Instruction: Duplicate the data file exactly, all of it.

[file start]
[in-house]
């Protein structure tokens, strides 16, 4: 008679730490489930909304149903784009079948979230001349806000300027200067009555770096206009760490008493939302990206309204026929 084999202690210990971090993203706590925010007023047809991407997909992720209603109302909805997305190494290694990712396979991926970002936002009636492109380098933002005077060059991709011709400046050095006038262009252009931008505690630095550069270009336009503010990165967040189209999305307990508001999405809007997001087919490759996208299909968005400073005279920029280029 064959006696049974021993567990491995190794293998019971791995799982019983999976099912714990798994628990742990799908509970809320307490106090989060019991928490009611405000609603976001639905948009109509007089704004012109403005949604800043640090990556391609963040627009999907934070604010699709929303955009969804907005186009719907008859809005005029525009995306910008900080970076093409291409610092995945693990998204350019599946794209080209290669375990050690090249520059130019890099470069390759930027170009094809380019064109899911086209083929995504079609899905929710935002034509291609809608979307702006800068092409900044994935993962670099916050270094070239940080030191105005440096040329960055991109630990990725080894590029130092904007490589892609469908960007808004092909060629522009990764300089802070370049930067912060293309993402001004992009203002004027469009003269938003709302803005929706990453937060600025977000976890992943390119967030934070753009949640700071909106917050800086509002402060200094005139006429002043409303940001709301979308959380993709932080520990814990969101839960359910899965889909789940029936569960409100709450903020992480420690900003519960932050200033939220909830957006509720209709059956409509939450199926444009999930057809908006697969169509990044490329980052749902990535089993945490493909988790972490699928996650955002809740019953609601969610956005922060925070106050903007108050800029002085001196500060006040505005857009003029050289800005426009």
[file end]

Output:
[in-house]
């Protein structure tokens, strides 16, 4: 008679730490489930909304149903784009079948979230001349806000300027200067009555770096206009760490008493939302990206309204026929 084999202690210990971090993203706590925010007023047809991407997909992720209603109302909805997305190494290694990712396979991926970002936002009636492109380098933002005077060059991709011709400046050095006038262009252009931008505690630095550069270009336009503010990165967040189209999305307990508001999405809007997001087919490759996208299909968005400073005279920029280029 064959006696049974021993567990491995190794293998019971791995799982019983999976099912714990798994628990742990799908509970809320307490106090989060019991928490009611405000609603976001639905948009109509007089704004012109403005949604800043640090990556391609963040627009999907934070604010699709929303955009969804907005186009719907008859809005005029525009995306910008900080970076093409291409610092995945693990998204350019599946794209080209290669375990050690090249520059130019890099470069390759930027170009094809380019064109899911086209083929995504079609899905929710935002034509291609809608979307702006800068092409900044994935993962670099916050270094070239940080030191105005440096040329960055991109630990990725080894590029130092904007490589892609469908960007808004092909060629522009990764300089802070370049930067912060293309993402001004992009203002004027469009003269938003709302803005929706990453937060600025977000976890992943390119967030934070753009949640700071909106917050800086509002402060200094005139006429002043409303940001709301979308959380993709932080520990814990969101839960359910899965889909789940029936569960409100709450903020992480420690900003519960932050200033939220909830957006509720209709059956409509939450199926444009999930057809908006697969169509990044490329980052749902990535089993945490493909988790972490699928996650955002809740019953609601969610956005922060925070106050903007108050800029002085001196500060006040505005857009003029050289800005426009």